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Could a giant ‘sun umbrella’ help stop climate change and is it a good idea?

Could a giant ‘sun umbrella’ help stop climate change? This astrologist says we’re one step closer.
Could a giant ‘sun umbrella’ help stop climate change? This astrologist says we’re one step closer. Copyright Canva
Copyright Canva
By Angela Symons
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We might one step closer to a giant solar shade that could help cool the Earth.


We all know that seeking shade is one of the best ways to escape the heat. But could a giant ‘sun umbrella’ help block harmful UV rays and cool the Earth?

That’s the latest idea from a US astronomer at the University of Hawaiʻi.

This isn’t the first time space-based sun shields - mirrors or shades placed in orbit between the sun and Earth - have been proposed for climate change prevention.

Until now, however, scientists have struggled to design a shield that balances weight and costs.

A potential solution is to tether it to a counterweight filled with asteroid material, according to the new proposal published in the Proceedings of the National Academy of Sciences (PNAS) journal.

If the design is workable, it could start mitigating climate change within decades, the paper’s author István Szapudi claims.

How could solar shields stop climate change?

'Sun blocking' technologies - also known as 'solar radiation modification' (SRM) - could theoretically cool down the Earth by shading it from some of the sun’s rays.

Until now, the solar shield concept faced a major hurdle: weight.

Previous proposals have placed the shield at the point where the Earth’s gravity and the sun’s radiation pressure are in balance.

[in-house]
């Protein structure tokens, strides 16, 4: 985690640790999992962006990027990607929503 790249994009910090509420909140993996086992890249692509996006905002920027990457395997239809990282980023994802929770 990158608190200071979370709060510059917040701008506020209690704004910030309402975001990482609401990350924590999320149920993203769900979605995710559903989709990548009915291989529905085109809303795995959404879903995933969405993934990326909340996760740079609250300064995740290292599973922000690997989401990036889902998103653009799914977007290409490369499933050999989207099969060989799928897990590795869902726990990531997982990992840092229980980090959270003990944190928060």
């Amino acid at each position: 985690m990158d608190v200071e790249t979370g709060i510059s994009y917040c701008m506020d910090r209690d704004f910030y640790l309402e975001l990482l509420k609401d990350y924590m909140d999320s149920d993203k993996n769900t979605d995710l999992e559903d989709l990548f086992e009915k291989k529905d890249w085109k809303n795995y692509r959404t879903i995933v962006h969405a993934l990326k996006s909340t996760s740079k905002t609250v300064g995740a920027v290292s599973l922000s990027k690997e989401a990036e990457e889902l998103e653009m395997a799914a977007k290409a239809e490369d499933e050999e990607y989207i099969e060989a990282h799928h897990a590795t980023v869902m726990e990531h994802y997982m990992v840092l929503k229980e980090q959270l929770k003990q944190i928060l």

However, these two counteracting forces mean the shield would have to meet minimum weight requirements to ensure it stays in place. This rules out low-cost, lightweight materials like graphene, which could be easily lifted into space.

By attaching the shield to a counterweight, positioned towards the sun, these weight restrictions could be circumvented, Szapudi theorises.

The shield could also be placed closer to Earth, making it more effective.

How would a tethered solar shield work?

The solar shield would be attached to a counterweight by a strong graphene tether.

The counterweight would slowly open once in space, allowing it to gradually fill with lunar dust or asteroid material that would act as ballast.

As the ballast would be captured in space, it would not need to be launched from Earth.


Acting as a counterweight, it would dramatically reduce the weight of the shield, according to Szapudi.

Together, the shield and counterweight would weigh around 318 million tonnes - 100 times less than untethered designs.

The shield itself, which is the part that would need to be launched into Space, would only account for around 32,000 tonnes, or one per cent of the weight.

Rockets today are capable of lifting up to 45,000 tonnes into low Earth orbit.


Why are some scientists against solar radiation modification?

The field of solar radiation modification includes other technologies such as solar radiation and pumping sun-blocking particles into the Earth’s atmosphere.

Acknowledging the potential risks of modifying the Earth’s atmosphere, Szapudi says space-based strategies are preferable.

“Given the severity of the problem, any avenue that might lead to the partial mitigation of a catastrophe should be investigated,” he writes.

Yet not all scientists are in agreement.


In a 2008 paper titled ‘20 reasons why geoengineering may be a bad idea’, US climatologist Alan Robock compares these technologies to putting Earth on “life support”, saying “the cure may be worse than the disease”.

Robock warns of the unknown consequences of such technologies, including the effects on regional climate, plants and solar power.

He also notes that relying on SRM technologies could result in abandoning carbon emissions cuts. This would allow other damaging effects of greenhouse gases, such as ocean acidification, to continue.

To account for the unpredictability of geoengineering, Szapudi suggests “a modular and reversible approach” using several smaller shields over a single shield.

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